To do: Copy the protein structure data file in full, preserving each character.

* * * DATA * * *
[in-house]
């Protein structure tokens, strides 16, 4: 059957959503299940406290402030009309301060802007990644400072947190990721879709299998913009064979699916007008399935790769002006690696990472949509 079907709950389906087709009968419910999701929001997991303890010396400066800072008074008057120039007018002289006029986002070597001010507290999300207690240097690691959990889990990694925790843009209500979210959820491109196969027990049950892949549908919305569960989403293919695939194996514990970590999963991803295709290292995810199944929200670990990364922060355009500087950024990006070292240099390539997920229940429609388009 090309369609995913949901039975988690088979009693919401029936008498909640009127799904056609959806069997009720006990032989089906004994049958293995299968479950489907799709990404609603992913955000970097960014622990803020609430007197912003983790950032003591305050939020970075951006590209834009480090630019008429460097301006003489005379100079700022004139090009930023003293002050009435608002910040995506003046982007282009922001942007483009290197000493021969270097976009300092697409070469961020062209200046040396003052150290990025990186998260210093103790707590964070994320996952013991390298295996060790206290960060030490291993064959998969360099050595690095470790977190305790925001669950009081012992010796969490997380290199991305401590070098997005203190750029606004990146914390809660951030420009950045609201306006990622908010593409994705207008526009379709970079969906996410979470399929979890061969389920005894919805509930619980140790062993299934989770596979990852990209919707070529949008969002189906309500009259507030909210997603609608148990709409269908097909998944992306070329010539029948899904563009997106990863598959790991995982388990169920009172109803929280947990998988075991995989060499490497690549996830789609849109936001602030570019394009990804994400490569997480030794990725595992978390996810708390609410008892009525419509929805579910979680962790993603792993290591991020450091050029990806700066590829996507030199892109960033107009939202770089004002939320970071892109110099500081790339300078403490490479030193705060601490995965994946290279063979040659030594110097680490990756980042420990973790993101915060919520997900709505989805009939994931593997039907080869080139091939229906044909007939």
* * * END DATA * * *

[in-house]
């Protein structure tokens, strides 16, 4: 059957959503299940406290402030009309301060802007990644400072947190990721879709299998913009064979699916007008399935790769002006690696990472949509 079907709950389906087709009968419910999701929001997991303890010396400066800072008074008057120039007018002289006029986002070597001010507290999300207690240097690691959990889990990694925790843009209500979210959820491109196969027990049950892949549908919305569960989403293919695939194996514990970590999963991803295709290292995810199944929200670990990364922060355009500087950024990006070292240099390539997920229940429609388009 090309369609995913949901039975988690088979009693919401029936008498909640009127799904056609959806069997009720006990032989089906004994049958293995299968479950489907799709990404609603992913955000970097960014622990803020609430007197912003983790950032003591305050939020970075951006590209834009480090630019008429460097301006003489005379100079700022004139090009930023003293002050009435608002910040995506003046982007282009922001942007483009290197000493021969270097976009300092697409070469961020062209200046040396003052150290990025990186998260210093103790707590964070994320996952013991390298295996060790206290960060030490291993064959998969360099050595690095470790977190305790925001669950009081012992010796969490997380290199991305401590070098997005203190750029606004990146914390809660951030420009950045609201306006990622908010593409994705207008526009379709970079969906996410979470399929979890061969389920005894919805509930619980140790062993299934989770596979990852990209919707070529949008969002189906309500009259507030909210997603609608148990709409269908097909998944992306070329010539029948899904563009997106990863598959790991995982388990169920009172109803929280947990998988075991995989060499490497690549996830789609849109936001602030570019394009990804994400490569997480030794990725595992978390996810708390609410008892009525419509929805579910979680962790993603792993290591991020450091050029990806700066590829996507030199892109960033107009939202770089004002939320970071892109110099500081790339300078403490490479030193705060601490995965994946290279063979040659030594110097680490990756980042420990973790993101915060919520997900709505989805009939994931593997039907080869080139091939229906044909007939």